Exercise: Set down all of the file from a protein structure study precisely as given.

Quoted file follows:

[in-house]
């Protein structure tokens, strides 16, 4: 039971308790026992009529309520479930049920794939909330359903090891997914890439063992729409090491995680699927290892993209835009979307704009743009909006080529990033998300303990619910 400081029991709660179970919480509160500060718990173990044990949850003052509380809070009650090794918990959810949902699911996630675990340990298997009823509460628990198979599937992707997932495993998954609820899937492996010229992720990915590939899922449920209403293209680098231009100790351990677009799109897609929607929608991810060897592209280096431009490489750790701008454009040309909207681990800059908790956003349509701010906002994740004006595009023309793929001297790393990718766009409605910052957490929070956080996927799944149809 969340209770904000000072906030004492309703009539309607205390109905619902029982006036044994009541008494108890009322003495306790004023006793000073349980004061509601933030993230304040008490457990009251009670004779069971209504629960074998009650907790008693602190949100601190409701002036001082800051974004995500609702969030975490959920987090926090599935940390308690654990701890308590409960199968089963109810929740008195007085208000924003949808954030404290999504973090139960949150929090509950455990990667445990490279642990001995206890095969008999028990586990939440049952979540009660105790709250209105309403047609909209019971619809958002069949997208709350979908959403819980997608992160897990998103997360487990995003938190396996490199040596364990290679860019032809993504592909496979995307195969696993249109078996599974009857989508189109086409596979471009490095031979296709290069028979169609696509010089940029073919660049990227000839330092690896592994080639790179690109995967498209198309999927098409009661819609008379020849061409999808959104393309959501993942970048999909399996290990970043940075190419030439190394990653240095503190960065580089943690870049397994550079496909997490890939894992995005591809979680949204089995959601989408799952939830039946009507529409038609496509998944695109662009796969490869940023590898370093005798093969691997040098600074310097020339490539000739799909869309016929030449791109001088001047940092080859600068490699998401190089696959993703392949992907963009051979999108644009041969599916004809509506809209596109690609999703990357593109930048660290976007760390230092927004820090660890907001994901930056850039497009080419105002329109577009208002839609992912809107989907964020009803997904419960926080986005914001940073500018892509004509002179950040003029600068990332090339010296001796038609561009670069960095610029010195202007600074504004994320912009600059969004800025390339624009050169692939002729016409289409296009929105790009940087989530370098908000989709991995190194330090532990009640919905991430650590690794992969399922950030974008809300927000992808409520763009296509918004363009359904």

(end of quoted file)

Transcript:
[in-house]
């Protein structure tokens, strides 16, 4: 039971308790026992009529309520479930049920794939909330359903090891997914890439063992729409090491995680699927290892993209835009979307704009743009909006080529990033998300303990619910 400081029991709660179970919480509160500060718990173990044990949850003052509380809070009650090794918990959810949902699911996630675990340990298997009823509460628990198979599937992707997932495993998954609820899937492996010229992720990915590939899922449920209403293209680098231009100790351990677009799109897609929607929608991810060897592209280096431009490489750790701008454009040309909207681990800059908790956003349509701010906002994740004006595009023309793929001297790393990718766009409605910052957490929070956080996927799944149809 969340209770904000000072906030004492309703009539309607205390109905619902029982006036044994009541008494108890009322003495306790004023006793000073349980004061509601933030993230304040008490457990009251009670004779069971209504629960074998009650907790008693602190949100601190409701002036001082800051974004995500609702969030975490959920987090926090599935940390308690654990701890308590409960199968089963109810929740008195007085208000924003949808954030404290999504973090139960949150929090509950455990990667445990490279642990001995206890095969008999028990586990939440049952979540009660105790709250209105309403047609909209019971619809958002069949997208709350979908959403819980997608992160897990998103997360487990995003938190396996490199040596364990290679860019032809993504592909496979995307195969696993249109078996599974009857989508189109086409596979471009490095031979296709290069028979169609696509010089940029073919660049990227000839330092690896592994080639790179690109995967498209198309999927098409009661819609008379020849061409999808959104393309959501993942970048999909399996290990970043940075190419030439190394990653240095503190960065580089943690870049397994550079496909997490890939894992995005591809979680949204089995959601989408799952939830039946009507529409038609496509998944695109662009796969490869940023590898370093005798093969691997040098600074310097020339490539000739799909869309016929030449791109001088001047940092080859600068490699998401190089696959993703392949992907963009051979999108644009041969599916004809509506809209596109690609999703990357593109930048660290976007760390230092927004820090660890907001994901930056850039497009080419105002329109577009208002839609992912809107989907964020009803997904419960926080986005914001940073500018892509004509002179950040003029600068990332090339010296001796038609561009670069960095610029010195202007600074504004994320912009600059969004800025390339624009050169692939002729016409289409296009929105790009940087989530370098908000989709991995190194330090532990009640919905991430650590690794992969399922950030974008809300927000992808409520763009296509918004363009359904």